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Year in Review: Carroll Hospital Center partners with LifeBridge Health

Carroll Hospital Center and LifeBridge Health are expected to complete a mutual agreement outlining the specifics of their partnership sometime in January, according to hospital spokeswoman Selena Brewer, with a final agreement reached by spring.

The boards of both nonprofit health systems approved a letter of intent to form a partnership in November. Carroll Hospital Center and LifeBridge's respective CEOs, Leslie Simmons and Neil Meltzer, said the merger enhances the ability of both organizations to offer new and advanced services to their patients.

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"We were looking for an organization that shared our desire to provide quality services locally, to invest in the health and wellness in our community," Simmons said in November. "The benefit to us is we will be able to have access to new programs and services we don't currently have and to have them available locally, both on our campus and in our LifeBridge network all together."

LifeBridge Health consists of Sinai Hospital of Baltimore, Levindale Hebrew Geriatric Center and Hospital, Northwest Hospital, LifeBridge Medical Centers in Eldersburg and Reisterstown, affiliated facilities and numerous network physician practices.

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If all goes as anticipated, the first new services and renovations at Carroll Hospital Center could be seen as soon as late 2015 or early 2016.

Given LifeBridge's existing facilities in Carroll County, Meltzer said the partnership with Carroll Hospital Center seemed like a natural evolution.

For Carroll Hospital Center patients, the partnership means a new array of services that will be made available at the hospital campus and in the surrounding community, according to Simmons.

An on-site neonatal intensive care unit at the Westminster hospital, development of outpatient ambulatory care services and additional urgent care centers, are some of the services Simmons said the community would be most excited about.

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"There will also be … the ability to work with our current physicians and additional sub-specialties that we don't currently have," she said.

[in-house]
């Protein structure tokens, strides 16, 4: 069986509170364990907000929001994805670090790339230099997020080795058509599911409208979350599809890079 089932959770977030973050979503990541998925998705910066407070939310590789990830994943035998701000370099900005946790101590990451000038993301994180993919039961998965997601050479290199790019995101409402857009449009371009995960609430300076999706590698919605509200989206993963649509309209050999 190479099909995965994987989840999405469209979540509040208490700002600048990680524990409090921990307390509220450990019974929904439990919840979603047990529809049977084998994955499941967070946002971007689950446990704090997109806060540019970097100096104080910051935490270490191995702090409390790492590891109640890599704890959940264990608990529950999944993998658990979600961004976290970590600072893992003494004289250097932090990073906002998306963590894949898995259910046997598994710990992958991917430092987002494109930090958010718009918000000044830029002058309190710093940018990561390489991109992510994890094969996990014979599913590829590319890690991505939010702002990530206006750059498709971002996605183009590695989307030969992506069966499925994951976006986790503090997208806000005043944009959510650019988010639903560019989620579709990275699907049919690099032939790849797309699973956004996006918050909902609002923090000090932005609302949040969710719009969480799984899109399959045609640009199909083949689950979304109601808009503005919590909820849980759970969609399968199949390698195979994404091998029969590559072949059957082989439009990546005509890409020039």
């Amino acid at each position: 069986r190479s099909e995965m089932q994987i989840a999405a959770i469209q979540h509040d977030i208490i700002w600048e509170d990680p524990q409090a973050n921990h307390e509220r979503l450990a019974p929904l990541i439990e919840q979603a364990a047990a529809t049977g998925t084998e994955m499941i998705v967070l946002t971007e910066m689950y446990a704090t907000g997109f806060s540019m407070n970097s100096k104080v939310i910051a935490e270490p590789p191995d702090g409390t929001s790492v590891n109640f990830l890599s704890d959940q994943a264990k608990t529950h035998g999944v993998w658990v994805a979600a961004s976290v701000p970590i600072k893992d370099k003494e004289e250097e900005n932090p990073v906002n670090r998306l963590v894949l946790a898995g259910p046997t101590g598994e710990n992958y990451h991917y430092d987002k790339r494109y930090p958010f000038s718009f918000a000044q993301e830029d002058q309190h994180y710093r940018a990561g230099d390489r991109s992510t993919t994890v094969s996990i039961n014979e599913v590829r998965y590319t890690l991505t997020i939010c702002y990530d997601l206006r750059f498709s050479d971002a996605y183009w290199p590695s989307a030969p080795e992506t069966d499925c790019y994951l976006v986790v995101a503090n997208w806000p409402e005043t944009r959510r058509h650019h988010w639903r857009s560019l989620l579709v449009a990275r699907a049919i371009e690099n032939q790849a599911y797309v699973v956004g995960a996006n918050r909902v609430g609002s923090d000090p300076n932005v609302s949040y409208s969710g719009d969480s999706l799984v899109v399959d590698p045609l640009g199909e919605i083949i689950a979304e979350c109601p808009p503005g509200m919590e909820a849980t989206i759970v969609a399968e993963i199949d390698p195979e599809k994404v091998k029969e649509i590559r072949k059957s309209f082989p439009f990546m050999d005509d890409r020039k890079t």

The hospital began exploring the idea of partnering with another organization in 2012, while still under the leadership of former CEO John Sernulka, who told the Carroll County Times in a February interview that he believed the future of medicine would rely on larger health systems. He cited the precedent of similar mergers in the greater Maryland region, beginning with the 1984 transition of the University Hospital from state ownership to the private, nonprofit University of Maryland Medical System, which now contains multiple hospitals.

A partnership was also a way to provide the leverage needed to implement the changes specified in the hospital's strategic plan for the future, Vision 2020, which aimed to significantly expand the scope of the hospital's services by the year 2020, with a strong emphasis on wellness and providing care in the community outside the hospital.

Sernulka had previously told the Times that any partner for Carroll Hospital Center would have to share the values expressed in the Vision 2020 plan and that this was more important than any financial concern.

There was a financial component to the search for a partner, however.

The scale of the Vision 2020 plan required an additional $88 million over Carroll Hospital Center's expected budget between fiscal year 2016 and FY2020, and Simmons said the partnership with LifeBridge is a definitive solution for that funding gap.

"This partnership has just committed the capital resources we need to accomplish all of the ... goals of Vision 2020," she said.

The goals of Vision 2020 also align strongly with the values and goals of LifeBridge Health, according to Meltzer, and were one of the reasons the partnership made sense.

LifeBridge was formed in the mid-'90s with the merger of Sinai, and Levindale Hebrew Geriatric Center and Hospital, according to Meltzer, plus the addition of Northwest Hospital when they were looking for a partner in the late '90s. In all its expansions, Meltzer said LifeBridge has been selective, with facilities maintaining their own character while also providing an expanded continuum of care for patients in their communities.

The LifeBridge partnership with Carroll Hospital will be equitable with both Simmons and Meltzer retaining their present roles as president and CEO of their respective organizations. Additionally, Simmons will take a seat on the LifeBridge board, and Meltzer will take a seat on the board of Carroll Hospital Center.

Neither Simmons nor Meltzer could comment on whether any money would be exchanged as part of the deal, citing confidentiality agreements.

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